- And since the (square) on the diameter of the sphere was shown (to be) one and a half times the square on the side, $AF$, of the pyramid, and twice the square on (the side), $BE$, of the octagon, and three times the square on (the side), $FB$, of the cube, thus, of whatever (parts) the (square) on the diameter of the sphere (makes) six, of such (parts) the (square) on (the side) of the pyramid (makes) four, and (the square) on (the side) of the octagon three, and (the square) on (the side) of the cube two.
- Thus, the (square) on the side of the pyramid is one and a third times the square on the side of the octagon, and double the square on (the side) of the cube.
- And the (square) on (the side) of the octahedron is one and a half times the square on (the side) of the cube.
- Therefore, the aforementioned sides of the three figures - I mean, of the pyramid, and of the octahedron, and of the cube - are in rational ratios to one another.
- And (the sides of) the remaining two (figures) - I mean, of the icosahedron, and of the dodecahedron - are neither in rational ratios to one another, nor to the (sides) of the aforementioned (three figures).
- For they are irrational (straight lines): (namely), a minor [Prop. 13.16], and an apotome [Prop. 13.17].
- (And), we can show that the side, $MB$, of the icosahedron is greater that the (side), $NB$, or the dodecahedron, as follows.
- For, since triangle $FDB$ is equiangular to triangle $FAB$ [Prop. 6.8], proportionally, as $DB$ is to $BF$, so $BF$ (is) to $BA$ [Prop. 6.4].
- And since three straight lines are (continually) proportional, as the first (is) to the third, so the (square) on the first (is) to the (square) on the second [Def. 5.9] , [Prop. 6.20 corr.] 5.
- Thus, as $DB$ is to $BA$, so the (square) on $DB$ (is) to the (square) on $BF$.
- Thus, inversely, as $AB$ (is) to $BD$, so the (square) on $FB$ (is) to the (square) on $BD$.
- And $AB$ (is) triple $BD$.
- Thus, the (square) on $FB$ (is) three times the (square) on $BD$.
- And the (square) on $AD$ is also four times the (square) on $DB$.
- For $AD$ (is) double $DB$.
- Thus, the (square) on $AD$ (is) greater than the (square) on $FB$.
- Thus, $AD$ (is) greater than $FB$.
- Thus, $AL$ is much greater than $FB$.
- And $KL$ is the greater piece of $AL$, which is cut in extreme and mean ratio - inasmuch as $LK$ is (the side) of the hexagon, and $KA$ (the side) of the decagon [Prop. 13.9].
- And $NB$ is the greater piece of $FB$, which is cut in extreme and mean ratio.
- Thus, $KL$ (is) greater than $NB$.
- And $KL$ (is) equal to $LM$.
- Thus, $LM$ (is) greater than $NB$ [and $MB$ is greater than $LM$].
- Thus, $MB$, which is (the side) of the icosahedron, is much greater than $NB$, which is (the side) of the dodecahedron.
- (Which is) the very thing it was required to show.
- So, I say that, beside the five aforementioned figures, no other (solid) figure can be constructed (which is) contained by equilateral and equiangular (planes), equal to one another.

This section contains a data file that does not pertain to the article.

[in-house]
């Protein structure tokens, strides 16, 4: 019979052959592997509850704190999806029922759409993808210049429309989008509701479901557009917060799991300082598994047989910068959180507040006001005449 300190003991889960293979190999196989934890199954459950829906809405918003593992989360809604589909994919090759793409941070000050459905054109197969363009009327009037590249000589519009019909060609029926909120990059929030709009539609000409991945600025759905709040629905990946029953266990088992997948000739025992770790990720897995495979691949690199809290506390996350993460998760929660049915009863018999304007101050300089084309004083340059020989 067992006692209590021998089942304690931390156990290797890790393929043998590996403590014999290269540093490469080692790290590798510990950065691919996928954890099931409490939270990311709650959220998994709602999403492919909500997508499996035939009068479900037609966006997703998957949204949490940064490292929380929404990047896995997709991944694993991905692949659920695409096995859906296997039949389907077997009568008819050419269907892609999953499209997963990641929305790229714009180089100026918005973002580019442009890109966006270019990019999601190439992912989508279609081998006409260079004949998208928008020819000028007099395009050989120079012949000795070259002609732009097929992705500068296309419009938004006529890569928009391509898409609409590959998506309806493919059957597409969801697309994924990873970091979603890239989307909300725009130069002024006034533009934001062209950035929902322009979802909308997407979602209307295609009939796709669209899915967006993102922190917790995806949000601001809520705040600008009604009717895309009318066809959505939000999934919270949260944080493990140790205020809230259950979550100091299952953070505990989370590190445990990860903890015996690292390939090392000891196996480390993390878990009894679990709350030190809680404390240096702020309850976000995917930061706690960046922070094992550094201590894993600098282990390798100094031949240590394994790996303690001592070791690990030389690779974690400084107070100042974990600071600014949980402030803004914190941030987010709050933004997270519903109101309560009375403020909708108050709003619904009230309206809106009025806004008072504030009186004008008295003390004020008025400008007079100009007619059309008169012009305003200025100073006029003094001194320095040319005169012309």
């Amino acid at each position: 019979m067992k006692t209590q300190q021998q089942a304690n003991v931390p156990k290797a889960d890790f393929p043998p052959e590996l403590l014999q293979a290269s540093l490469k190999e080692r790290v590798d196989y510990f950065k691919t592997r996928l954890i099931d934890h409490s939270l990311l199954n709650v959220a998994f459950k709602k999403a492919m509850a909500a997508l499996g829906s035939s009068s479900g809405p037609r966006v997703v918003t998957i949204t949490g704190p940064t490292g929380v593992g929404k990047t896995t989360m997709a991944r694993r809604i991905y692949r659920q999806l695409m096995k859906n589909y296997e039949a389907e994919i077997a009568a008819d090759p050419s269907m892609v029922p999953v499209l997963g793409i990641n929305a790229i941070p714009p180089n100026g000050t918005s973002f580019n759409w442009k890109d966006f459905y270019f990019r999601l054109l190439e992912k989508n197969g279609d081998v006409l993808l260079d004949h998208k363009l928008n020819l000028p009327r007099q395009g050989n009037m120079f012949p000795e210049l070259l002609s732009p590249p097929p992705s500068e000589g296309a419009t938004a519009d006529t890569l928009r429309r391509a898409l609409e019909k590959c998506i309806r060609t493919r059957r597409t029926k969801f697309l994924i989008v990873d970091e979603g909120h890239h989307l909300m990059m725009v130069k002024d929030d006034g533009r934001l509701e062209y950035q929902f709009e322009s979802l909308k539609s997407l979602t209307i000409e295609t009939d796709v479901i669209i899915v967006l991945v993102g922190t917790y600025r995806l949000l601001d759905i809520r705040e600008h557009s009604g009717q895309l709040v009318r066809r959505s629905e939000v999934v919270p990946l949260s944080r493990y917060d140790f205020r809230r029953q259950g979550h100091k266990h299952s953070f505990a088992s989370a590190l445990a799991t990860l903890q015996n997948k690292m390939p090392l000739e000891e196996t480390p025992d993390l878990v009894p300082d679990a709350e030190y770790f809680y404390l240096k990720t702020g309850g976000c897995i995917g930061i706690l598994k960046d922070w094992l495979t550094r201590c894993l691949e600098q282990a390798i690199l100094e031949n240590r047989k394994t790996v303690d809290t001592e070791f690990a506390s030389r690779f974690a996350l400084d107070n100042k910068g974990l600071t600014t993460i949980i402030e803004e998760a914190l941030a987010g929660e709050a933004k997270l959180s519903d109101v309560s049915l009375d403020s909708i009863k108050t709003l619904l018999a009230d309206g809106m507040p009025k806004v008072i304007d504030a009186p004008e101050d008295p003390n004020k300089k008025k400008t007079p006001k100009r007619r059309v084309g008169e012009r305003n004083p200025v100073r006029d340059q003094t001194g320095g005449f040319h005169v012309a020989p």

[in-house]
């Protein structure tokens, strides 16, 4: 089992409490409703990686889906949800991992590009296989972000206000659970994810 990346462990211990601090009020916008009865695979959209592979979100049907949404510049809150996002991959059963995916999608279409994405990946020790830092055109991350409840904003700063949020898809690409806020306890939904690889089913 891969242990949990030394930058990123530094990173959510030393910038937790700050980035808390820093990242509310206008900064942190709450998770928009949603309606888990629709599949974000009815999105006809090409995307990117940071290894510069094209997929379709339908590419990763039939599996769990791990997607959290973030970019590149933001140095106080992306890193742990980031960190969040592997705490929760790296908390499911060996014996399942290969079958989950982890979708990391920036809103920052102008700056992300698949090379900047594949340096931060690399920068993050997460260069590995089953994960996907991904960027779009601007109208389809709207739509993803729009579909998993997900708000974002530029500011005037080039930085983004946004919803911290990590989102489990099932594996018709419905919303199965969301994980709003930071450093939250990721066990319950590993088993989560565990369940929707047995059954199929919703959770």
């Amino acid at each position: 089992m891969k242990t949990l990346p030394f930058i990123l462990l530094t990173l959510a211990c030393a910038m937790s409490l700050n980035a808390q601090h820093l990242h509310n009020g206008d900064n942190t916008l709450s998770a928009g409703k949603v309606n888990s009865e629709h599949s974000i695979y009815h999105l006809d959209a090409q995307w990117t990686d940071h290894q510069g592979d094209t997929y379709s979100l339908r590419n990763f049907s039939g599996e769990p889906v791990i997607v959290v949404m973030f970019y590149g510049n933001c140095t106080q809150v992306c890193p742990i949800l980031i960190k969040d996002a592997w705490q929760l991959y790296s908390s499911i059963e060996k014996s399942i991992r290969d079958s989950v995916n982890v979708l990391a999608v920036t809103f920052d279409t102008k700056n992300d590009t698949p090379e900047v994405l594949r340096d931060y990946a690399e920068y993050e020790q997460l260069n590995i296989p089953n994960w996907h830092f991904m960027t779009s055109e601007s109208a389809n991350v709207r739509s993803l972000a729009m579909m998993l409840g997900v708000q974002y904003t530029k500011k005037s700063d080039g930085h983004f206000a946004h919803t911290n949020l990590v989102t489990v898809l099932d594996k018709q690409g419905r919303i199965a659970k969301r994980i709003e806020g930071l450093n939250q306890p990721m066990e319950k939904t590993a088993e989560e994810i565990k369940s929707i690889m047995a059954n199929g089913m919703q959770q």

- For a solid angle cannot be constructed from two triangles, or indeed (two) planes (of any sort) [Def. 11.11] .
- And (the solid angle) of the pyramid (is constructed) from three (equiangular) triangles, and (that) of the octahedron from four (triangles), and (that) of the icosahedron from (five) triangles.
- And a solid angle cannot be (made) from six equilateral and equiangular triangles set up together at one point.
- For, since the angles of a equilateral triangle are (each) two-thirds of a right angle, the (sum of the) six (plane) angles (containing the solid angle) will be four right angles.
- The very thing (is) impossible.
- For every solid angle is contained by (rectilinear angles whose sum is) less than four right angles [Prop. 11.21].
- So, for the same (reasons), a solid angle cannot be constructed from more than six rectilinear angles (equal to two-thirds of a right angle) either.
- And the (solid) angle of a cube is contained by three squares.
- And (a solid angle contained) by four (squares is) impossible.
- For, again, the (sum of the rectilinear angles containing the solid angle) will be four right angles.
- And (the solid angle) of a dodecahedron (is contained) by three equilateral and equiangular pentagons.
- And (a solid angle contained) by four (equiangular pentagons is) impossible.
- For, the angle of an equilateral pentagon being one and one-fifth of right angle, four (such) angles will be greater (in sum) than four right angles.
- The very thing (is) impossible.
- And, on account of the same absurdity, a solid angle cannot be constructed from any other (equiangular) polygonal figures either.
- Thus, beside the five aforementioned figures, no other solid figure can be constructed (which is) contained by equilateral and equiangular (planes).

- (Which is) the very thing it was required to show.∎

**Fitzpatrick, Richard**: Euclid's "Elements of Geometry"